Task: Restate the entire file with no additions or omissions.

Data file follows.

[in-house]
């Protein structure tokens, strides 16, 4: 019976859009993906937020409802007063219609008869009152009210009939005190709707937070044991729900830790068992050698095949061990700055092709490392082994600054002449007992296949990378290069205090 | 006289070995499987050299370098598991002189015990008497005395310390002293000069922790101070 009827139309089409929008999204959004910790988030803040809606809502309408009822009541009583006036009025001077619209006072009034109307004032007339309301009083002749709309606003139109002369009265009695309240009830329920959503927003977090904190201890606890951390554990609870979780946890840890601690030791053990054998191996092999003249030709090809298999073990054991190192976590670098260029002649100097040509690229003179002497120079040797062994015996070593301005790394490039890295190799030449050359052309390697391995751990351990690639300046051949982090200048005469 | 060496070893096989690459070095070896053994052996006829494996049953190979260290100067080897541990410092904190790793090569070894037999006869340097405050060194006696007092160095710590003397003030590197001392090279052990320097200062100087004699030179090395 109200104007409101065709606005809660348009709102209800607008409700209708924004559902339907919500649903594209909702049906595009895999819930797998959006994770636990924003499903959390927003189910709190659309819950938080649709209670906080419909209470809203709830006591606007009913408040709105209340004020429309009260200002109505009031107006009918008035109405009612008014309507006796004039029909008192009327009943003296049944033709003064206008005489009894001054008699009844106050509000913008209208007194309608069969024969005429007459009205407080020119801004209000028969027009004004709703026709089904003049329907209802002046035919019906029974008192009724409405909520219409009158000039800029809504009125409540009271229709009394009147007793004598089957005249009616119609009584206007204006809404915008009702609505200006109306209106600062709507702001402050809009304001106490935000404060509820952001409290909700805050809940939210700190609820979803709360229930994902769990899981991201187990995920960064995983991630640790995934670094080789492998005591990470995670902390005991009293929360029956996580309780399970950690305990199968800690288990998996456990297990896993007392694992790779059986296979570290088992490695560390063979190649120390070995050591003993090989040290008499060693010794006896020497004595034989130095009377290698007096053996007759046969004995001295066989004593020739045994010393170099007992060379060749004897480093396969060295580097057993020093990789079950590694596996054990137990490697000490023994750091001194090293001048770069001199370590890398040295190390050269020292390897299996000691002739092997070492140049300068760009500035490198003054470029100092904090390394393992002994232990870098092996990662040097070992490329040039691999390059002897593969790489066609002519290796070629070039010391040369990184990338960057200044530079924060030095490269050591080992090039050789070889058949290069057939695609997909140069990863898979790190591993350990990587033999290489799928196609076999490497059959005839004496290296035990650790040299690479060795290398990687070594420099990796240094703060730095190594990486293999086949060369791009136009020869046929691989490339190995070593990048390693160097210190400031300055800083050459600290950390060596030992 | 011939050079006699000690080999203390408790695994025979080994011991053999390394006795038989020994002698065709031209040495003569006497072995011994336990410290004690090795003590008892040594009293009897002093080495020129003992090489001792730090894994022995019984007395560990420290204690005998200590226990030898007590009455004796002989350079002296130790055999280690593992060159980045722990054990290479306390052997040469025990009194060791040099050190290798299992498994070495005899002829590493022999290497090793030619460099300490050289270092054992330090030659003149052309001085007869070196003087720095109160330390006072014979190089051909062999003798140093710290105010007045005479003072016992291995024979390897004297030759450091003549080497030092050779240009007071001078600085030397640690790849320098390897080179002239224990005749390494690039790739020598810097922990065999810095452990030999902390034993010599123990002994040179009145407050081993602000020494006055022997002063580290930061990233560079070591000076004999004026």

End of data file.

[in-house]
């Protein structure tokens, strides 16, 4: 019976859009993906937020409802007063219609008869009152009210009939005190709707937070044991729900830790068992050698095949061990700055092709490392082994600054002449007992296949990378290069205090 | 006289070995499987050299370098598991002189015990008497005395310390002293000069922790101070 009827139309089409929008999204959004910790988030803040809606809502309408009822009541009583006036009025001077619209006072009034109307004032007339309301009083002749709309606003139109002369009265009695309240009830329920959503927003977090904190201890606890951390554990609870979780946890840890601690030791053990054998191996092999003249030709090809298999073990054991190192976590670098260029002649100097040509690229003179002497120079040797062994015996070593301005790394490039890295190799030449050359052309390697391995751990351990690639300046051949982090200048005469 | 060496070893096989690459070095070896053994052996006829494996049953190979260290100067080897541990410092904190790793090569070894037999006869340097405050060194006696007092160095710590003397003030590197001392090279052990320097200062100087004699030179090395 109200104007409101065709606005809660348009709102209800607008409700209708924004559902339907919500649903594209909702049906595009895999819930797998959006994770636990924003499903959390927003189910709190659309819950938080649709209670906080419909209470809203709830006591606007009913408040709105209340004020429309009260200002109505009031107006009918008035109405009612008014309507006796004039029909008192009327009943003296049944033709003064206008005489009894001054008699009844106050509000913008209208007194309608069969024969005429007459009205407080020119801004209000028969027009004004709703026709089904003049329907209802002046035919019906029974008192009724409405909520219409009158000039800029809504009125409540009271229709009394009147007793004598089957005249009616119609009584206007204006809404915008009702609505200006109306209106600062709507702001402050809009304001106490935000404060509820952001409290909700805050809940939210700190609820979803709360229930994902769990899981991201187990995920960064995983991630640790995934670094080789492998005591990470995670902390005991009293929360029956996580309780399970950690305990199968800690288990998996456990297990896993007392694992790779059986296979570290088992490695560390063979190649120390070995050591003993090989040290008499060693010794006896020497004595034989130095009377290698007096053996007759046969004995001295066989004593020739045994010393170099007992060379060749004897480093396969060295580097057993020093990789079950590694596996054990137990490697000490023994750091001194090293001048770069001199370590890398040295190390050269020292390897299996000691002739092997070492140049300068760009500035490198003054470029100092904090390394393992002994232990870098092996990662040097070992490329040039691999390059002897593969790489066609002519290796070629070039010391040369990184990338960057200044530079924060030095490269050591080992090039050789070889058949290069057939695609997909140069990863898979790190591993350990990587033999290489799928196609076999490497059959005839004496290296035990650790040299690479060795290398990687070594420099990796240094703060730095190594990486293999086949060369791009136009020869046929691989490339190995070593990048390693160097210190400031300055800083050459600290950390060596030992 | 011939050079006699000690080999203390408790695994025979080994011991053999390394006795038989020994002698065709031209040495003569006497072995011994336990410290004690090795003590008892040594009293009897002093080495020129003992090489001792730090894994022995019984007395560990420290204690005998200590226990030898007590009455004796002989350079002296130790055999280690593992060159980045722990054990290479306390052997040469025990009194060791040099050190290798299992498994070495005899002829590493022999290497090793030619460099300490050289270092054992330090030659003149052309001085007869070196003087720095109160330390006072014979190089051909062999003798140093710290105010007045005479003072016992291995024979390897004297030759450091003549080497030092050779240009007071001078600085030397640690790849320098390897080179002239224990005749390494690039790739020598810097922990065999810095452990030999902390034993010599123990002994040179009145407050081993602000020494006055022997002063580290930061990233560079070591000076004999004026």